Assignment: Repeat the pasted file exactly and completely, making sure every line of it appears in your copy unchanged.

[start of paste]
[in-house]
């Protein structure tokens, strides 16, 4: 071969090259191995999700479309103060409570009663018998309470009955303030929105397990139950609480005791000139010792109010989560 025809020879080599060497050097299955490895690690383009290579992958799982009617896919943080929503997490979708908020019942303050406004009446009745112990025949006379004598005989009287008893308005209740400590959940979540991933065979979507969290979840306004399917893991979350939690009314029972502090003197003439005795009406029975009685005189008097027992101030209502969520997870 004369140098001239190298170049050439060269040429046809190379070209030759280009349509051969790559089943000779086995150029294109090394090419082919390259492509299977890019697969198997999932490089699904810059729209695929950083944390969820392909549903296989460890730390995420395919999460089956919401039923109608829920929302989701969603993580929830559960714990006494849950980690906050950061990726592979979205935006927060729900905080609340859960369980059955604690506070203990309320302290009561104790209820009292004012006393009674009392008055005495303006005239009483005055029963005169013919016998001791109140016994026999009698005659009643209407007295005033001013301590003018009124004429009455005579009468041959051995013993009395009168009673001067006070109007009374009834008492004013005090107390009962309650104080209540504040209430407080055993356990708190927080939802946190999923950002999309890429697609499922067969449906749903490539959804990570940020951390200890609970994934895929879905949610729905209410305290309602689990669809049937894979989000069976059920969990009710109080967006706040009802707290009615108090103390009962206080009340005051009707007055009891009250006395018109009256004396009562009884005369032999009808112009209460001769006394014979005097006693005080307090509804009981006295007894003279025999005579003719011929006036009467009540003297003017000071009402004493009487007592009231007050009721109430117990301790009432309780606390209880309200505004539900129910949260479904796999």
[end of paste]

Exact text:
[in-house]
């Protein structure tokens, strides 16, 4: 071969090259191995999700479309103060409570009663018998309470009955303030929105397990139950609480005791000139010792109010989560 025809020879080599060497050097299955490895690690383009290579992958799982009617896919943080929503997490979708908020019942303050406004009446009745112990025949006379004598005989009287008893308005209740400590959940979540991933065979979507969290979840306004399917893991979350939690009314029972502090003197003439005795009406029975009685005189008097027992101030209502969520997870 004369140098001239190298170049050439060269040429046809190379070209030759280009349509051969790559089943000779086995150029294109090394090419082919390259492509299977890019697969198997999932490089699904810059729209695929950083944390969820392909549903296989460890730390995420395919999460089956919401039923109608829920929302989701969603993580929830559960714990006494849950980690906050950061990726592979979205935006927060729900905080609340859960369980059955604690506070203990309320302290009561104790209820009292004012006393009674009392008055005495303006005239009483005055029963005169013919016998001791109140016994026999009698005659009643209407007295005033001013301590003018009124004429009455005579009468041959051995013993009395009168009673001067006070109007009374009834008492004013005090107390009962309650104080209540504040209430407080055993356990708190927080939802946190999923950002999309890429697609499922067969449906749903490539959804990570940020951390200890609970994934895929879905949610729905209410305290309602689990669809049937894979989000069976059920969990009710109080967006706040009802707290009615108090103390009962206080009340005051009707007055009891009250006395018109009256004396009562009884005369032999009808112009209460001769006394014979005097006693005080307090509804009981006295007894003279025999005579003719011929006036009467009540003297003017000071009402004493009487007592009231007050009721109430117990301790009432309780606390209880309200505004539900129910949260479904796999």